The U.S. Senate on Monday night approved the entry of conservative Judge Amy Coney Barrett to the Supreme Court, one of the fastest confirmation processes in history.
Fifty-two senators voted in favor, all Republicans except Susan Collins of Maine. All Democrats and Independents have voted against. Thus, Donald Trump has already left an indelible mark on the United States, whether he wins or loses the November 3 elections.
With Justice Barrett’s promotion to the Supreme Court, charged with ensuring that the Constitution is respected, it already has a solid conservative majority that will most likely last for decades unless the Democrats intend to expand the bench. Not only has the current president already appointed three of the nine Supreme Court justices, but since he arrived at the White House in January 2017 he has elected 219 federal judges, out of nearly 800. The judiciary will undoubtedly be the most lasting legacy of the Trump era.
The confirmation of Judge Barrett in the Senate on Monday was, as has been the custom in Washington in the past few years, a show at times worthy of a three-ring circus. The Democrats have tried to boycott the process at every turn, absent themselves and trying to prolong the vote with all sorts of tricks. The Republicans, fearful of losing power in the elections, have accelerated as never before, to finish the process as soon as possible, with debate on Sunday and in record time. And the White House insisted that Vice President Mike Pence, who is also the Senate president, chair the session, despite the fact that several close collaborators of his have tested positive for coronavirus and it would be logical for him to be in quarantine these days. Finally, Pence was absent from the vote.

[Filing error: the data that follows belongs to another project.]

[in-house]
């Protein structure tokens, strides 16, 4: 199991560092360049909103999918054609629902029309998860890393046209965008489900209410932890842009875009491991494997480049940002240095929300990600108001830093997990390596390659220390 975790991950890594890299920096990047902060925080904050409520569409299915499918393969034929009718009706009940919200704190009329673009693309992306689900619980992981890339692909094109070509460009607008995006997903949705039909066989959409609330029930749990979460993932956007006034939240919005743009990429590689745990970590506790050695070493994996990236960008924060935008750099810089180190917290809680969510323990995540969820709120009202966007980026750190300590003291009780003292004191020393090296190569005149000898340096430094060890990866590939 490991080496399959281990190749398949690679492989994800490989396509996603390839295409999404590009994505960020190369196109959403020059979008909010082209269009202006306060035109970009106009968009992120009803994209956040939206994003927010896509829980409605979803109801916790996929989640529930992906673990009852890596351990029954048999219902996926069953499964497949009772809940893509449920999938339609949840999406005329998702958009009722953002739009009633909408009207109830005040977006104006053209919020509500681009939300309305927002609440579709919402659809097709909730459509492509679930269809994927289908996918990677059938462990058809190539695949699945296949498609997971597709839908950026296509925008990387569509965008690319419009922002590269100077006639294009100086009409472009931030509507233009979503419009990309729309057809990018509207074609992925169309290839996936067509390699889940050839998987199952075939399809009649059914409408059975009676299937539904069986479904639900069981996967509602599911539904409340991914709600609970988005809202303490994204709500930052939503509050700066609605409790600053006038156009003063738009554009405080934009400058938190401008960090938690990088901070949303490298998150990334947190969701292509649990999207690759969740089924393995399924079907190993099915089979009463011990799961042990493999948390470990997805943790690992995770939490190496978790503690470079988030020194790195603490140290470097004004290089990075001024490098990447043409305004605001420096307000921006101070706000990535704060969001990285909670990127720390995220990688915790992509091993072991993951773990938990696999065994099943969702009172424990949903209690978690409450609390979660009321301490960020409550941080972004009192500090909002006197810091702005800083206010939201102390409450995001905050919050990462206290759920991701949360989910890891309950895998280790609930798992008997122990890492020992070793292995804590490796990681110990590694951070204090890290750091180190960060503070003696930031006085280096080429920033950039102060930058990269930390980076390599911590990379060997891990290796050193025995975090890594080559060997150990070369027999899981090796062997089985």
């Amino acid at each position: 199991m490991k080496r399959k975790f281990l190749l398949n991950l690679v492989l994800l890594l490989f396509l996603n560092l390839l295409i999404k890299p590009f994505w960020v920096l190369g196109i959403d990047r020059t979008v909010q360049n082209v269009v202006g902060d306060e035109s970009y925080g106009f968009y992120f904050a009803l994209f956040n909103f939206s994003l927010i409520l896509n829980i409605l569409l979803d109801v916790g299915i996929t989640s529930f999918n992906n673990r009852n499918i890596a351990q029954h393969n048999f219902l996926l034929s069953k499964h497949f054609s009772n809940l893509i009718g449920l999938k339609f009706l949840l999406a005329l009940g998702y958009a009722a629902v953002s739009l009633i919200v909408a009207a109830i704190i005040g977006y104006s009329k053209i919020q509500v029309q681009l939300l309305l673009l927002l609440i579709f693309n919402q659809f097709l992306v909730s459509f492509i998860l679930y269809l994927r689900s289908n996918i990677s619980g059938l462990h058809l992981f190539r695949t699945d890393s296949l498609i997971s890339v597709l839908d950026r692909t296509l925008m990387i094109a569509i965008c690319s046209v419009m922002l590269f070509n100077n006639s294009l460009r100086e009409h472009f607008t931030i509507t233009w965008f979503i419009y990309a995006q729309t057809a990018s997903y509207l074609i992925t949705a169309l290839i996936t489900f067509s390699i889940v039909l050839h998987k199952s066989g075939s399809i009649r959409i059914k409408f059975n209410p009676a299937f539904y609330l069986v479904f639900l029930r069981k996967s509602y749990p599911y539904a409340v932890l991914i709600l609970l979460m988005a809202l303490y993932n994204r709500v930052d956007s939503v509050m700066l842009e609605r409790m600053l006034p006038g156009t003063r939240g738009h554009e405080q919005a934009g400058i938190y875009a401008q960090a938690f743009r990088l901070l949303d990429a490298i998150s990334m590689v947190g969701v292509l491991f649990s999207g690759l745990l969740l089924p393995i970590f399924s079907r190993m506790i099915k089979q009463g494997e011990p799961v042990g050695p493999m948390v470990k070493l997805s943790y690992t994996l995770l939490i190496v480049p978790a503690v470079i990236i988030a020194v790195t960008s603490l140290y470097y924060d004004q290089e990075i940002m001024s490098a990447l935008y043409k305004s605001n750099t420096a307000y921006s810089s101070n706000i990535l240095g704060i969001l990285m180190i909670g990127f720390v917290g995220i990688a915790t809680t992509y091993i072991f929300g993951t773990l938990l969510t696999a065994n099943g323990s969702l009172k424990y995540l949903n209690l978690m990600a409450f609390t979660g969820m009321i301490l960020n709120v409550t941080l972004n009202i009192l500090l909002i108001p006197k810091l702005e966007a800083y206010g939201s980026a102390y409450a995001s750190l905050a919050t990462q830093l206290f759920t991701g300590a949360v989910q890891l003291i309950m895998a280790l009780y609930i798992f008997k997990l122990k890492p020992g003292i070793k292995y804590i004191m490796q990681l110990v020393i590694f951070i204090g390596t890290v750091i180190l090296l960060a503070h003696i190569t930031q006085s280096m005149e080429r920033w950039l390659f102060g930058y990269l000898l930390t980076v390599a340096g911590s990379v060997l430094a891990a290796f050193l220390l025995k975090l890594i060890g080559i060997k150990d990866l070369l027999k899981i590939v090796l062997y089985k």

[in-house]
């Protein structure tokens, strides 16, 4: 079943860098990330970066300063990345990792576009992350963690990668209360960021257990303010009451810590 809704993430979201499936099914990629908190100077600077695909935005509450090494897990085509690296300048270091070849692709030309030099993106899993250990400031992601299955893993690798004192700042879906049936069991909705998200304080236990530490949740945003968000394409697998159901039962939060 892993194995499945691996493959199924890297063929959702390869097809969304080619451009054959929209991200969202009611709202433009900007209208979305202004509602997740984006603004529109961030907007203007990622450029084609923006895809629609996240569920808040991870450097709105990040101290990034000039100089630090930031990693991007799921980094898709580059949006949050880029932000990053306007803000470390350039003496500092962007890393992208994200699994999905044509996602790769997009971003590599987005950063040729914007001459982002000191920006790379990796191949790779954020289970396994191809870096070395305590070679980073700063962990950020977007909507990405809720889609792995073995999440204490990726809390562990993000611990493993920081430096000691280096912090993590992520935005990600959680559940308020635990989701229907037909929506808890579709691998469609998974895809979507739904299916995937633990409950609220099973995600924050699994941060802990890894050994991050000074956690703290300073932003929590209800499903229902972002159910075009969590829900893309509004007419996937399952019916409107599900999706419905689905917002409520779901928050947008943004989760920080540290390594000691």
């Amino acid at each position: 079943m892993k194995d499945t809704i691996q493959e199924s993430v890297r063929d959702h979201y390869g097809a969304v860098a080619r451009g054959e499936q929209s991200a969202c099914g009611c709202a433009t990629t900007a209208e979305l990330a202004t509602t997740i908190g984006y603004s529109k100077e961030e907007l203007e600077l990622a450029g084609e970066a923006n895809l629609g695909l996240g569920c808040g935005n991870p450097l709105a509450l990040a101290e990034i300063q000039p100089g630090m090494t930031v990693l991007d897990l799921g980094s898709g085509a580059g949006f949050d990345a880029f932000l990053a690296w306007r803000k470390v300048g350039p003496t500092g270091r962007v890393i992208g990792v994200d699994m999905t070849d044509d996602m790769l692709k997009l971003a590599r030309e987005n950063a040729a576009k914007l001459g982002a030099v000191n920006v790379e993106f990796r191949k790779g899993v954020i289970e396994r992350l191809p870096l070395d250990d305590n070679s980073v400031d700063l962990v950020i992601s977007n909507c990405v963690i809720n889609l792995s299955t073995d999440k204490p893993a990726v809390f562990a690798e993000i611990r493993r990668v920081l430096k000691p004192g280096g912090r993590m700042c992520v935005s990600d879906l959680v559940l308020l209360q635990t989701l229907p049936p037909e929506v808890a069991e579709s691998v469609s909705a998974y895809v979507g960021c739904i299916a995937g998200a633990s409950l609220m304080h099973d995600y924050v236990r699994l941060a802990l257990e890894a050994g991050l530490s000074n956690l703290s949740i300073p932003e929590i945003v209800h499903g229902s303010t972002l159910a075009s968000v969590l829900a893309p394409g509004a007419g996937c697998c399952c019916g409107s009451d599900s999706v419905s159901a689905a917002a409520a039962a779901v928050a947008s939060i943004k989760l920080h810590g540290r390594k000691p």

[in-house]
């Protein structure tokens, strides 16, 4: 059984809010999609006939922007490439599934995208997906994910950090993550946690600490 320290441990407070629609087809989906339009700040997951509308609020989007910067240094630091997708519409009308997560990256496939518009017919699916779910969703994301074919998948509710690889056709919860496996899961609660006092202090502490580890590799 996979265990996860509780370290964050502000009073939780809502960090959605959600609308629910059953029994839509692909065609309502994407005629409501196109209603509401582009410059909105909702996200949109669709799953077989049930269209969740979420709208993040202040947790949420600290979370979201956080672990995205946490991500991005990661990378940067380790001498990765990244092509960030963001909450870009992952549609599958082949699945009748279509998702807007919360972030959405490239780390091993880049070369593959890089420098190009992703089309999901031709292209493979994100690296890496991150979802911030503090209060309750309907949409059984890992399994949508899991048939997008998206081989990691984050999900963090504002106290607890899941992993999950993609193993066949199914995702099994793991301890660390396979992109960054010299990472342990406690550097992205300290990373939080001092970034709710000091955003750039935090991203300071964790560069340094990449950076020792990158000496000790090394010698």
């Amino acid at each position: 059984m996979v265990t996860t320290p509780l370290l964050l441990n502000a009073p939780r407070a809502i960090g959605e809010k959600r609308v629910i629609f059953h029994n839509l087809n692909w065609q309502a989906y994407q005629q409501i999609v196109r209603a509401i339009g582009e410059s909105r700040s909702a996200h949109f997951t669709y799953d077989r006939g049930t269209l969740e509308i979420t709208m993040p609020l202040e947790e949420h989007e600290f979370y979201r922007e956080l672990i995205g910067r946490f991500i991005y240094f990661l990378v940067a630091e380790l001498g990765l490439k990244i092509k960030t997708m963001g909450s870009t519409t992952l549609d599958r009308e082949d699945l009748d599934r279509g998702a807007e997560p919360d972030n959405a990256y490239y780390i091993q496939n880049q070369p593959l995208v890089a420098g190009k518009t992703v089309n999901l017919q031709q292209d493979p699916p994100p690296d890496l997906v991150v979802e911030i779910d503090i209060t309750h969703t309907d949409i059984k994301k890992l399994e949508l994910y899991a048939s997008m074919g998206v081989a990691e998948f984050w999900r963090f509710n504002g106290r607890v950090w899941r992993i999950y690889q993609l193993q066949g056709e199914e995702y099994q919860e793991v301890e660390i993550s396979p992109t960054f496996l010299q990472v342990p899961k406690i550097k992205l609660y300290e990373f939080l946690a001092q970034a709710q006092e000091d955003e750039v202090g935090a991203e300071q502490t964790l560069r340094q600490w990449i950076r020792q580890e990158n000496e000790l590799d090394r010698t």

In any case, all these battles were nothing more than distractions from the fact that Barrett, 48, is the fifth woman to reach the Supreme Court in its history, and the second conservative after Sandra Day O’Connor. She has been a federal judge since 2017, and during her career on the bench, and before that, she has shown that she is a conservative jurist in the sense that she tends to interpret the Constitution as it was written by the founding fathers, and not by adapting it to modern interpretations and readings. As a practicing Catholic, she opposes abortion and several sections of the Democrats’ health reform, especially the one that required religious institutions to offer contraceptives to their employees. Even so, it is the oral hearings in the Senate he said that his opinions will be left at the Supreme Court’s door, and that he will be impartial in keeping with what the Magna Carta says.